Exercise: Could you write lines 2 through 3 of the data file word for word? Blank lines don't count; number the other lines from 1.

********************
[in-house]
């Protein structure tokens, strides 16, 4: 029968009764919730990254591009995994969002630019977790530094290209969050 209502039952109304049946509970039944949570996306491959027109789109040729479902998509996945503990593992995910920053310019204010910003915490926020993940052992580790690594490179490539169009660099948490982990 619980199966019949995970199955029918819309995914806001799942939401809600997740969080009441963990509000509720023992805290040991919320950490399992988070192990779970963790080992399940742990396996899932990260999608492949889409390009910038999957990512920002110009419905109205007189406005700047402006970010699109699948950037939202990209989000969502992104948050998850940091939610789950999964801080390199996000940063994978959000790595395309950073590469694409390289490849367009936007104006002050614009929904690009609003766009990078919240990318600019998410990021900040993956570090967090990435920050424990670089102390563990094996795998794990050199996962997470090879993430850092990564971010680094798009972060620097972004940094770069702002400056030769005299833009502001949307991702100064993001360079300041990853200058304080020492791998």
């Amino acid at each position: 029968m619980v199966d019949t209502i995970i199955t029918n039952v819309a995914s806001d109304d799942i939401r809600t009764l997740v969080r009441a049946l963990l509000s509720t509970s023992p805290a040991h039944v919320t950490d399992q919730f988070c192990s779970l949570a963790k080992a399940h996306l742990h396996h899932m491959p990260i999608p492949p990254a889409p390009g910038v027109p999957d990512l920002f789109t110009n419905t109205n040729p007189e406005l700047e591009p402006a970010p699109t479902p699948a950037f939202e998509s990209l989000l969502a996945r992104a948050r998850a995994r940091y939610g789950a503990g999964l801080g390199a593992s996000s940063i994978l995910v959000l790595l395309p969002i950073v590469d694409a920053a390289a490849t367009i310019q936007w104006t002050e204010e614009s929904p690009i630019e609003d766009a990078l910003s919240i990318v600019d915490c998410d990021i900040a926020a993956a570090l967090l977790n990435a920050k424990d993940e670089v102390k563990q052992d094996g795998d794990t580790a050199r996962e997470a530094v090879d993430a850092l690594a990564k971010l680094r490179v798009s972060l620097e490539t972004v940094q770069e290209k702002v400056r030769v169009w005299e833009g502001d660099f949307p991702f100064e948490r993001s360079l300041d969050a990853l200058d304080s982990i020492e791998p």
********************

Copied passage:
């Protein structure tokens, strides 16, 4: 029968009764919730990254591009995994969002630019977790530094290209969050 209502039952109304049946509970039944949570996306491959027109789109040729479902998509996945503990593992995910920053310019204010910003915490926020993940052992580790690594490179490539169009660099948490982990 619980199966019949995970199955029918819309995914806001799942939401809600997740969080009441963990509000509720023992805290040991919320950490399992988070192990779970963790080992399940742990396996899932990260999608492949889409390009910038999957990512920002110009419905109205007189406005700047402006970010699109699948950037939202990209989000969502992104948050998850940091939610789950999964801080390199996000940063994978959000790595395309950073590469694409390289490849367009936007104006002050614009929904690009609003766009990078919240990318600019998410990021900040993956570090967090990435920050424990670089102390563990094996795998794990050199996962997470090879993430850092990564971010680094798009972060620097972004940094770069702002400056030769005299833009502001949307991702100064993001360079300041990853200058304080020492791998």
């Amino acid at each position: 029968m619980v199966d019949t209502i995970i199955t029918n039952v819309a995914s806001d109304d799942i939401r809600t009764l997740v969080r009441a049946l963990l509000s509720t509970s023992p805290a040991h039944v919320t950490d399992q919730f988070c192990s779970l949570a963790k080992a399940h996306l742990h396996h899932m491959p990260i999608p492949p990254a889409p390009g910038v027109p999957d990512l920002f789109t110009n419905t109205n040729p007189e406005l700047e591009p402006a970010p699109t479902p699948a950037f939202e998509s990209l989000l969502a996945r992104a948050r998850a995994r940091y939610g789950a503990g999964l801080g390199a593992s996000s940063i994978l995910v959000l790595l395309p969002i950073v590469d694409a920053a390289a490849t367009i310019q936007w104006t002050e204010e614009s929904p690009i630019e609003d766009a990078l910003s919240i990318v600019d915490c998410d990021i900040a926020a993956a570090l967090l977790n990435a920050k424990d993940e670089v102390k563990q052992d094996g795998d794990t580790a050199r996962e997470a530094v090879d993430a850092l690594a990564k971010l680094r490179v798009s972060l620097e490539t972004v940094q770069e290209k702002v400056r030769v169009w005299e833009g502001d660099f949307p991702f100064e948490r993001s360079l300041d969050a990853l200058d304080s982990i020492e791998p």